"Blair Franklin requested draft financial statements for Century through the end of December 31, 2010, however Century management has indicated that these statements are not readily available as of the date of our Opinion. Requests of White Tiger management for metallurgy reports of certain White Tiger deposits, historical monthly operating and expense reports, and a balance sheet as at December 31, 2010 were also denied due to the absence of readily available information as of the date of our Opinion."

Consequently, Blair Franklin did not have balance sheets available for review as of the most recent year end of both Century and White Tiger (apparently, White Tiger did not even have drafts of the statements available on March 11, 2011 although it filed audited financial statements on March 31, 2011 - after the Arrangement Agreement was executed). Notwithstanding the lack of important financial and metallurgical data (presumably it was important or Blair Franklin would not have requested it), Blair Franklin was able to opine that the Merger was fair from a financial point of view to Century shareholders, and the Special Committee somehow felt it could rely on the opinion even though the basis for the opinion lacked this important information.

It is also relevant that, as far as Blair Franklin knew, it was engaged by the Board of Directors and not the "Special Committee" – for example, the opinion is addressed to the Board and not to the "Special Committee" and nowhere in the opinion is there a reference to the Special Committee. The Century Circular makes numerous references to meetings between the "Special Committee" and representatives of Blair Franklin, but apparently Blair Franklin was never made to understand that a special committee had been struck to review the Merger. The Concerned Shareholders find that curious, and more evidence that Century did not follow the proper procedure recommended under MI61-101CP.

  1. The Special Committee rushed into approving the Merger

Tax Consequences

The press release of Century dated March 14, 2011 disclosed that the Arrangement Agreement documents were structured in such a way that the Merger would constitute a taxable transaction for Canadian-resident shareholders (and may be a taxable transaction for shareholders residing in other jurisdictions). The Concerned Shareholders pointed out this issue in their press release of April 18, 2011; on April 26, 2011, Century and White Tiger issued a joint press release in which it was disclosed that the Arrangement Agreement would be amended to provide Canadian shareholders with a "deferral of taxable capital gains for Canadian federal income tax purposes in certain circumstances". Far from reassuring the Concerned Shareholders, the April 26, 2011 press release merely reinforced the perception that the Special committee did not give sufficient thought to the consequences of the Merger on its shareholders and only made changes when its lack of consideration to the minority shareholders was publicly disclosed. The Century Circular discloses that Blair Franklin had requested certain important information from both Century and White Tiger which it did not receive but which became available a few short weeks later; nevertheless, the Special Committee determined it would recommend the Merger for approval regardless of the lack of this information thereby reinforcing the perception that the Special Committee moved too quickly to approve the Merger.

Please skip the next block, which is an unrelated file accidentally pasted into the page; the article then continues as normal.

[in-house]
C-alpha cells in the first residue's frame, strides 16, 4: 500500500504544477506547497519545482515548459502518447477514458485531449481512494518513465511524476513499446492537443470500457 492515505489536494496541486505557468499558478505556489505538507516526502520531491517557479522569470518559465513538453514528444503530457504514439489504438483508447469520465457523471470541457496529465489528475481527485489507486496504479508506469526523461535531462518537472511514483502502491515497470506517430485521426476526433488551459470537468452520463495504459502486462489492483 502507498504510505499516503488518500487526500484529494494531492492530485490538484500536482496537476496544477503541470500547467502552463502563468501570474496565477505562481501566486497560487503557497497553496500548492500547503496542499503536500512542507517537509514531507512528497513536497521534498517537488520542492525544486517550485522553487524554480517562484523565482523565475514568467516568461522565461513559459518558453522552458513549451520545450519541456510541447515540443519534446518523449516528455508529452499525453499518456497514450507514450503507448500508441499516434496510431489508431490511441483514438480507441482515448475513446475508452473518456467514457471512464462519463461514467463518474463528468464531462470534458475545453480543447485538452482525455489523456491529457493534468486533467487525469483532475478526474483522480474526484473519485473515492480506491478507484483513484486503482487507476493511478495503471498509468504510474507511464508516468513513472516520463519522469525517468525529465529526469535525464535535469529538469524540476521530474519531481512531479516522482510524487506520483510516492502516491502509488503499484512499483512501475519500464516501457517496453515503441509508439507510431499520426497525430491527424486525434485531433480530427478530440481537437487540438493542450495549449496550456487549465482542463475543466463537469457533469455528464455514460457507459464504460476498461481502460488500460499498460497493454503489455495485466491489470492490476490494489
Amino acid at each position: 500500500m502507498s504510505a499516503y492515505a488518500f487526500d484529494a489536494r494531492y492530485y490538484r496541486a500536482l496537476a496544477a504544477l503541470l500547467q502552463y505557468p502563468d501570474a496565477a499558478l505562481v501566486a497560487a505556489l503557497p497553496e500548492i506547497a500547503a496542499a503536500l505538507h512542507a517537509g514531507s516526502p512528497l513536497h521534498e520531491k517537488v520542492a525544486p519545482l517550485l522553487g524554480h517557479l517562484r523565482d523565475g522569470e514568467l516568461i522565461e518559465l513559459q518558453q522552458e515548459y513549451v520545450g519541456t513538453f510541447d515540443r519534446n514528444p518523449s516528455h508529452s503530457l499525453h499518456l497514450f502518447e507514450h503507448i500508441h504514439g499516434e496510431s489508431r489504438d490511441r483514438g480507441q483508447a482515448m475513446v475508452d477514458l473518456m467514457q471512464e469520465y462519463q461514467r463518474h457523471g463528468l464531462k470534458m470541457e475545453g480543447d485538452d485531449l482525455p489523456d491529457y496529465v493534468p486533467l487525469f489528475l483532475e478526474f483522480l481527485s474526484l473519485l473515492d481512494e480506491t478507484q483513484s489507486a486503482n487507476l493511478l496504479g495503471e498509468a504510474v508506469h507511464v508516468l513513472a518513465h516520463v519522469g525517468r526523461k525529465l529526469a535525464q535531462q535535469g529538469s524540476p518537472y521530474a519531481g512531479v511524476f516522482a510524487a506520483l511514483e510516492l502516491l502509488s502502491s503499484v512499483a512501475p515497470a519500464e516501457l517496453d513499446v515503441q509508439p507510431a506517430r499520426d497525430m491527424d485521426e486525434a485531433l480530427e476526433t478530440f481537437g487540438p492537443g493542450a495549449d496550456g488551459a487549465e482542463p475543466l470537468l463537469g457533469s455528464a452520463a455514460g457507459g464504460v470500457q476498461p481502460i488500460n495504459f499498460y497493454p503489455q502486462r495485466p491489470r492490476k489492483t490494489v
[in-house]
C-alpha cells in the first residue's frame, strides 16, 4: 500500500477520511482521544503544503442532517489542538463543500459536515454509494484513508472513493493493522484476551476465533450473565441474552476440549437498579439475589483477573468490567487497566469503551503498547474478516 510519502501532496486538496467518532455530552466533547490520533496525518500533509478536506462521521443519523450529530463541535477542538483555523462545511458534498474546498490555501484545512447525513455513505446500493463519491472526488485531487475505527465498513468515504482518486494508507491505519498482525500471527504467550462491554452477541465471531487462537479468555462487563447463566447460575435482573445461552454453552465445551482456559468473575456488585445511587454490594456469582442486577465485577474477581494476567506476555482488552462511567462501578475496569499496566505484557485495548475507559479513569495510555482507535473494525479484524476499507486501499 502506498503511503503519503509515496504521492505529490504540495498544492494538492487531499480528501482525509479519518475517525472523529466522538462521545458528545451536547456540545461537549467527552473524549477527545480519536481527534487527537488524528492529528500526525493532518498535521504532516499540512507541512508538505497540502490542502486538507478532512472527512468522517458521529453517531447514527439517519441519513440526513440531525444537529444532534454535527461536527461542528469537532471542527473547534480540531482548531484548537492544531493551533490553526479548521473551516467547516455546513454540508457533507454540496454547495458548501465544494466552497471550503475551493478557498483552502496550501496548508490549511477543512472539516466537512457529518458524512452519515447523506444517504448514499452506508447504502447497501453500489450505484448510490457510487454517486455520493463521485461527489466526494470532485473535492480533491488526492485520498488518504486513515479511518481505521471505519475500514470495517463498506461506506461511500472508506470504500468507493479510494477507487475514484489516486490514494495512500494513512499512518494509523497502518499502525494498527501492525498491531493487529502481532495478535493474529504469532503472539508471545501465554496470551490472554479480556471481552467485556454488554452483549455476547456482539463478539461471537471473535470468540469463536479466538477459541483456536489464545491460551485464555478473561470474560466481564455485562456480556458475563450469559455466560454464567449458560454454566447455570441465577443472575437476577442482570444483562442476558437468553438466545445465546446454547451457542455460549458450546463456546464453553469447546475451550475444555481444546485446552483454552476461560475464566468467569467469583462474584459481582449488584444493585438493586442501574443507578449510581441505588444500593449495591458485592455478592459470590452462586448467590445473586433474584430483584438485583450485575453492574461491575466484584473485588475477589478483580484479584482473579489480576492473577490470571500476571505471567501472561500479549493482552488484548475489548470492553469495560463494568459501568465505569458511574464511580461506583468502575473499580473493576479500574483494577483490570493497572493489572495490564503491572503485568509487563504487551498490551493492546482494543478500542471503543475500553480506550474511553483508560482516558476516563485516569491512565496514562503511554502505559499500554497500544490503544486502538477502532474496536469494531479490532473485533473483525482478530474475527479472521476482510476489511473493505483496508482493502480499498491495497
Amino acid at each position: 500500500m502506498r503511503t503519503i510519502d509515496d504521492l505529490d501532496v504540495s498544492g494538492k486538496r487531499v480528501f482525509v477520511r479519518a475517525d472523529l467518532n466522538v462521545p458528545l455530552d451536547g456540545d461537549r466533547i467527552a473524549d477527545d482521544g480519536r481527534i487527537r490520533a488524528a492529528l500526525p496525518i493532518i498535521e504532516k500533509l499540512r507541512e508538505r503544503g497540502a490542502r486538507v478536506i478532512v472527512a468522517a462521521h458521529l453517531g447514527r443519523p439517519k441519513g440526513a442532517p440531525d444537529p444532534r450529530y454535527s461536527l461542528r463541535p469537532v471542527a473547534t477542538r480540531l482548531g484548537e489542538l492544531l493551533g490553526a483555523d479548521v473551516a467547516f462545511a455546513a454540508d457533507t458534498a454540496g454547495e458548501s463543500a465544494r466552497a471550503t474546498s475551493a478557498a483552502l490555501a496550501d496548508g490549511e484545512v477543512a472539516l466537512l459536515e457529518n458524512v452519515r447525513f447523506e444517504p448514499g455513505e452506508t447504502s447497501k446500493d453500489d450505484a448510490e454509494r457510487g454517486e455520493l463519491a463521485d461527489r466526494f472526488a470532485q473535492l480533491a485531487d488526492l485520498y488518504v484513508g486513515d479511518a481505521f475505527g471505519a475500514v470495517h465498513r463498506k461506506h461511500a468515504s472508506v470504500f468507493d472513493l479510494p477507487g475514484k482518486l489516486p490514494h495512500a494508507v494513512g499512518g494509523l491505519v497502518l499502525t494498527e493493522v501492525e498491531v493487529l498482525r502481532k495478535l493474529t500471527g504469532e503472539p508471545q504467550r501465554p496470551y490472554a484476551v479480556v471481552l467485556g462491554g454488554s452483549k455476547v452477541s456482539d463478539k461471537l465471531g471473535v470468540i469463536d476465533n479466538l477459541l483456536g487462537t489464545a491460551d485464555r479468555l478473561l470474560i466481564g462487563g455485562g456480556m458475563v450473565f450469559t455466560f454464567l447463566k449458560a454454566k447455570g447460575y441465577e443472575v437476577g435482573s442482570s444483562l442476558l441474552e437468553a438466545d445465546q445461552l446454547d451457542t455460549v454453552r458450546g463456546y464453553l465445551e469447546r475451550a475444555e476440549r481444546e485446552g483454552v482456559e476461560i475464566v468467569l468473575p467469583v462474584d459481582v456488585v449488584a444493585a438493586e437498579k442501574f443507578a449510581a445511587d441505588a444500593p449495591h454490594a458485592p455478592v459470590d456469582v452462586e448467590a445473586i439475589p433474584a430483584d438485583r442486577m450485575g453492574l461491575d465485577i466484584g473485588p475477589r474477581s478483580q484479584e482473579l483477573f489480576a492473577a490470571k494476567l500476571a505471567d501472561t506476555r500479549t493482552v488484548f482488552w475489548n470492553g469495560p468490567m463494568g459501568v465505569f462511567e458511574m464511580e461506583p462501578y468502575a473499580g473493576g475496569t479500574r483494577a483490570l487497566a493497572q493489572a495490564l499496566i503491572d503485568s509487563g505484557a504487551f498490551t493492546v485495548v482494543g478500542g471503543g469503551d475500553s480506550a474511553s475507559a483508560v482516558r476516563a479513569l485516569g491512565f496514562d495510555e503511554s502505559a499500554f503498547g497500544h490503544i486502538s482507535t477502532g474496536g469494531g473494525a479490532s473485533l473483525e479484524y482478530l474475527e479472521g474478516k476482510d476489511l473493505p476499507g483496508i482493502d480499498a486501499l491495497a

As noted, the amended and restated Century Circular now provides that certain Canadian resident shareholders may elect to receive "Exchangeable Shares" rather than White Tiger shares on completion of the Merger for the purpose of obtaining a tax deferral (please see the Century Circular for disclosure with respect to such shares). The "Exchangeable Shares" will not be listed on a stock exchange and it may take between three and five business days to exchange such shares for White Tiger shares. Consequently, accessing the capital markets quickly will not be possible if the election to receive the Exchangeable Shares (and therefore the tax deferral) is made. Please see page 86 of the Century Circular.